Monday, June 30, 2008
We wanted to escape the heat, and I suppose we succeeded. It was 60 degrees (maybe), breezy, and fogged in on the Oregon coast yesterday.
No afternoon at the beach can be properly begun without dinner at our favorite restaurant. The waitress fell in love with the boys and let them help her feed a whole basket of bread to the birds out the window. She called the birds by name. Apparently, they are regulars!
Massive bridge construction is going on at the entrance to our usual beach. We had to walk through a dark tunnel (to keep things from falling on our heads?) to reach the sand.
I packed swim shorts and tank tops. It is a good thing I thought to throw in sweatshirts at the last minute.
The boys don't let a little cool weather stop them, though, and they had an absolute blast!
More later today...
Sunday, June 29, 2008
We partied at the A.C. Gilbert Children's Museum. A.C. Gilbert was the creator of the Erector Set. His uncle's Victorian home is the setting for the children's museum.
The party was housed next to the dinosaur exhibit.
And, of course, the model train. Luke's favorite.
The girls began putting together a large dinosaur model.
After the kids spent some time in a dinosaur class, we braved the 100 degree weather for some outside fun.
The museum sports a large outdoor play area.
When the heat became too much to bear, we headed back inside for more exhibits. Luke loves the bubble room.
We spent the evening at McKinnon's grandparents' house for a BBQ. A massive squirt gun fight broke out and I wasn't brave enough to take my Nikon into the fray. There were some awfully large 'kids' participating.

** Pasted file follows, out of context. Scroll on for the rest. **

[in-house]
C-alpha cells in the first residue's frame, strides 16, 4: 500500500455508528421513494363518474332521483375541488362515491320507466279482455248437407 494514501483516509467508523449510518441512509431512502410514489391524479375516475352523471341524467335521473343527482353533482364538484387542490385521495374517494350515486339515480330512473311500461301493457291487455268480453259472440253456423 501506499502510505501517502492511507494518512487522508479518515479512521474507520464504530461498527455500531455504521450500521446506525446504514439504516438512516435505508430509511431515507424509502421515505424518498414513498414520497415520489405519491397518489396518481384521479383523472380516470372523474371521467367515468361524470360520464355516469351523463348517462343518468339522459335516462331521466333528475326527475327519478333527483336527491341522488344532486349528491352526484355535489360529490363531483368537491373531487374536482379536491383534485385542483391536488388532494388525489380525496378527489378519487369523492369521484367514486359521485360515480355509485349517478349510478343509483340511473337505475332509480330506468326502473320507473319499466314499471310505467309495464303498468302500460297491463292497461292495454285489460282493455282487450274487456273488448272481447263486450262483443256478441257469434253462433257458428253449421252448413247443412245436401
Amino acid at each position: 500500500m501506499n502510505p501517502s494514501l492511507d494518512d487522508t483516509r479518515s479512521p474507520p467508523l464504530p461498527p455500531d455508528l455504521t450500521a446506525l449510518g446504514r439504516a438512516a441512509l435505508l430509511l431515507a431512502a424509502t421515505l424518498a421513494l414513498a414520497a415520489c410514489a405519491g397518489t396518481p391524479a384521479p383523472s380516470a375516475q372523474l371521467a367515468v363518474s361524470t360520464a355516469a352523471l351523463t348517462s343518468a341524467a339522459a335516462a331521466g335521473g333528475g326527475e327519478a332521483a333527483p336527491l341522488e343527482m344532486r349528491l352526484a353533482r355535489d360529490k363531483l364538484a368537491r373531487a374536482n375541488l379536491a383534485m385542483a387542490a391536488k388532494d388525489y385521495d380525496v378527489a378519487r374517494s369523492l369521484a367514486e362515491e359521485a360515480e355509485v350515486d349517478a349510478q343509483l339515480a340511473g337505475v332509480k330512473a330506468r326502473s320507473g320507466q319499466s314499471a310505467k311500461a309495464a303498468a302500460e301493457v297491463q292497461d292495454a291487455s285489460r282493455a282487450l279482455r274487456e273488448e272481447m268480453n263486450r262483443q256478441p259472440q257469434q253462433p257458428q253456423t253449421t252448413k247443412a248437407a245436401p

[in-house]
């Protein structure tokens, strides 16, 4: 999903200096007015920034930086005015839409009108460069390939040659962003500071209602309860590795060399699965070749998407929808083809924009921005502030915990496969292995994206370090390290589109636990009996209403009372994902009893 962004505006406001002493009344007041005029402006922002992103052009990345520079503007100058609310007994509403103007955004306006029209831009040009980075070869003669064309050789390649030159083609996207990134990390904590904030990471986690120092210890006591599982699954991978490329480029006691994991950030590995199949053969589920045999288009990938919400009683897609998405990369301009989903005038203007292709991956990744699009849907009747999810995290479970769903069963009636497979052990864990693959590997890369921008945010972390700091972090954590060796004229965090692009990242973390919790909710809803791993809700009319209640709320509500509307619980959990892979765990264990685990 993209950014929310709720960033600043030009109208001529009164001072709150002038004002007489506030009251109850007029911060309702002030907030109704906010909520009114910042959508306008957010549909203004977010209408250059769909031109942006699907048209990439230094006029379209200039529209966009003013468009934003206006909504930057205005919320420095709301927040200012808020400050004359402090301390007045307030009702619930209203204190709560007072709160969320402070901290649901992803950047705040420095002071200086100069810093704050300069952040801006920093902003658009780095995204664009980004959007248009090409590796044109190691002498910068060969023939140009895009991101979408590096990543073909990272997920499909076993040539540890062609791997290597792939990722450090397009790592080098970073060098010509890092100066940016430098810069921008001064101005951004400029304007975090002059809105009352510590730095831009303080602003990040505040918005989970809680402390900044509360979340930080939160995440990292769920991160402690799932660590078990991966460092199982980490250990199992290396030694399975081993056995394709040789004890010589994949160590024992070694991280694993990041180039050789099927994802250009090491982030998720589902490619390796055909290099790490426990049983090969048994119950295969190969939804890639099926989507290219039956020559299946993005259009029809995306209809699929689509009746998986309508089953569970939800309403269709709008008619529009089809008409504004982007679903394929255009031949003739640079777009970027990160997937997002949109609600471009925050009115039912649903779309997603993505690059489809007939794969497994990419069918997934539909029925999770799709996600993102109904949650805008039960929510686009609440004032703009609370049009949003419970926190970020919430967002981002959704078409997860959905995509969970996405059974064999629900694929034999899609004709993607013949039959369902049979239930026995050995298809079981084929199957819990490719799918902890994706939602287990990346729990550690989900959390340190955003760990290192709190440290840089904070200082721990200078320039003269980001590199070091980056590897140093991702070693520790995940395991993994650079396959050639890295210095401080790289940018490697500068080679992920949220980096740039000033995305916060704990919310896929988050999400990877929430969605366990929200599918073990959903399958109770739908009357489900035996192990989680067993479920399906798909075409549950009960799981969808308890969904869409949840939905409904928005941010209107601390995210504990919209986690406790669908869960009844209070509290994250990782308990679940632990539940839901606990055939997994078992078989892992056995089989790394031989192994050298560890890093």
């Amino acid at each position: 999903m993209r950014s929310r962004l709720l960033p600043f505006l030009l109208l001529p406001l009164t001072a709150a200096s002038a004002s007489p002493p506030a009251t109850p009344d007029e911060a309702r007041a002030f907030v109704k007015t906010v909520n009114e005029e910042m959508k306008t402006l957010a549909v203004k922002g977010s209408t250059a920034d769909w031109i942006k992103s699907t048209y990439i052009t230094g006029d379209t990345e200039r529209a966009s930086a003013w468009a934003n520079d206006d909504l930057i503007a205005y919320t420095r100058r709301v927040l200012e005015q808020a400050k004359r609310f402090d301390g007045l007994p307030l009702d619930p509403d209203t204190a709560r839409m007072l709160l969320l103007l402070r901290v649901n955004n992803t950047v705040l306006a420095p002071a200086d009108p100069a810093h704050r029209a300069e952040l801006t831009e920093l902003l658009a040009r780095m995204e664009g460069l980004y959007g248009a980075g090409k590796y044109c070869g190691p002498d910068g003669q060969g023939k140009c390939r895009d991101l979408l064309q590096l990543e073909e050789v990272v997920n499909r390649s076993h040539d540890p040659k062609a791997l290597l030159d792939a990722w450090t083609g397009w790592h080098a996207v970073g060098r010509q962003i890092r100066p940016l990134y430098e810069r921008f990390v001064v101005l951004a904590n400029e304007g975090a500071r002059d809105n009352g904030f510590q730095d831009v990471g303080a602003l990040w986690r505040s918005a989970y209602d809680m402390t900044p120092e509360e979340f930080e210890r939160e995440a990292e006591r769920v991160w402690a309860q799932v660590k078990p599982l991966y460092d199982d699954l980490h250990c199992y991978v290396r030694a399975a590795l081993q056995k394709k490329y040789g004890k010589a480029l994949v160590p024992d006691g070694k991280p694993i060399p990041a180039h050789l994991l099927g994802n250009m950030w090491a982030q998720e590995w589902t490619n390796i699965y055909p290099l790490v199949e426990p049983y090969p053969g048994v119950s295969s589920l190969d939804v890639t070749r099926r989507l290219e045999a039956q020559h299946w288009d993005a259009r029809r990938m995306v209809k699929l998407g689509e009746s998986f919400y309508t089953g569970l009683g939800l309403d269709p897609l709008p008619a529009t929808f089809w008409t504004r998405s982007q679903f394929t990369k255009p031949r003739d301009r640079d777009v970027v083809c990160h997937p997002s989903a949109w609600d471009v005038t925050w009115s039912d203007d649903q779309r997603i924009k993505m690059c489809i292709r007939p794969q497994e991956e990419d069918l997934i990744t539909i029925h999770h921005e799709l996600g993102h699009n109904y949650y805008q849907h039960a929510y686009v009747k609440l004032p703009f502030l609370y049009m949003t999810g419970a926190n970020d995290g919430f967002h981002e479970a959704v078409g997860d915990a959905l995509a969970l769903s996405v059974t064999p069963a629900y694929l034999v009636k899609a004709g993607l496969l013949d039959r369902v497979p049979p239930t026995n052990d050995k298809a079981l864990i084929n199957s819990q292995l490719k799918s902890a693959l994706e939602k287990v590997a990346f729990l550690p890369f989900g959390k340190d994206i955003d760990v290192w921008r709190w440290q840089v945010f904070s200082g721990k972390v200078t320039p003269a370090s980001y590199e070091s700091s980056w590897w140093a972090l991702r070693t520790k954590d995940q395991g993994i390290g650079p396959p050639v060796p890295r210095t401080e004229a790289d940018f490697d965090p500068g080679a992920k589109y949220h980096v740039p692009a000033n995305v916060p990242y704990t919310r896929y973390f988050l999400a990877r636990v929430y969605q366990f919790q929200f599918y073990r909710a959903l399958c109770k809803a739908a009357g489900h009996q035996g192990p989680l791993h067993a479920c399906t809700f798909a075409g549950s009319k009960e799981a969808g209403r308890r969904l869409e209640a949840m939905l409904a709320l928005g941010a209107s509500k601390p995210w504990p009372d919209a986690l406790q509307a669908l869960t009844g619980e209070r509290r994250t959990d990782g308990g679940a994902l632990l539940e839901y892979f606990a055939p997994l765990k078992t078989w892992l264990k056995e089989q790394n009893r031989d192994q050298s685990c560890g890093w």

The beach is our destination today as we attempt to escape the heat...
Friday, June 27, 2008
The Magic Horse of Han Gan tells a legendary account of the ancient Chinese artist, Han Gan, who painted horses on silk in the ninth century. Beautiful!
Also reading Welcome to China (DK Reader), watching the Schlessinger Countries Around the World: China DVD, and adding landmarks of China to our Around the World cards.
Thursday, June 26, 2008
This is a book every Christian and non-Christian should read, and I will be eternally grateful for the wonderful book club member who recommended it. I have felt a mighty shift in my perception and attitude towards myself and others. A number Christians have the notion that 'We're righteous and they are sinners.' Many non-Christians have the notion that 'We're all good. It's all good.' Philip Yancey sums up grace by saying 'We're all bastards, but God loves us anyway.'
It was completely a God thing that I randomly chose to place Ruth on the schedule the month following What's So Amazing About Grace, having not read either.
Ruth by Elizabeth Gaskell embodies the ideas and questions so beautifully presented in What's So Amazing About Grace?, but in story form that engaged me emotionally in a way that I have not felt in a very long time. I read through many passages with tears streaming down my face. Gaskell created a variety of characters who, sometimes whispering--sometimes shouting, were the voices of grace and 'ungrace.'
In the Bensons' house there was the same unconsciousness of individual merit, the same absence of introspection and analysis of motive, as there had been in her mother; but it seemed that their lives were pure and good, not merely from a lovely and beautiful nature, but from some law, the obedience to which was, of itself, harmonious peace, and which governed them almost implicitly, and with as little questioning on their part, as the glorious stars which haste not, rest not, in their eternal obedience. This household had many failings: they were but human, and, with all their loving desire to bring their lives into harmony with the will of God, they often erred and fell short; but, somehow, the very errors and faults of one individual served to call out higher excellencies in another, and so they re-acted upon each other, and the result of short discords was exceeding harmony and peace...[I]f Mr. Benson did sometimes, in hours of sick incapacity for exertion, turn inwards, it was to cry aloud with almost morbid despair, 'God be merciful to me a sinner!' But he strove to leave his life in the hands of God, and to forget himself.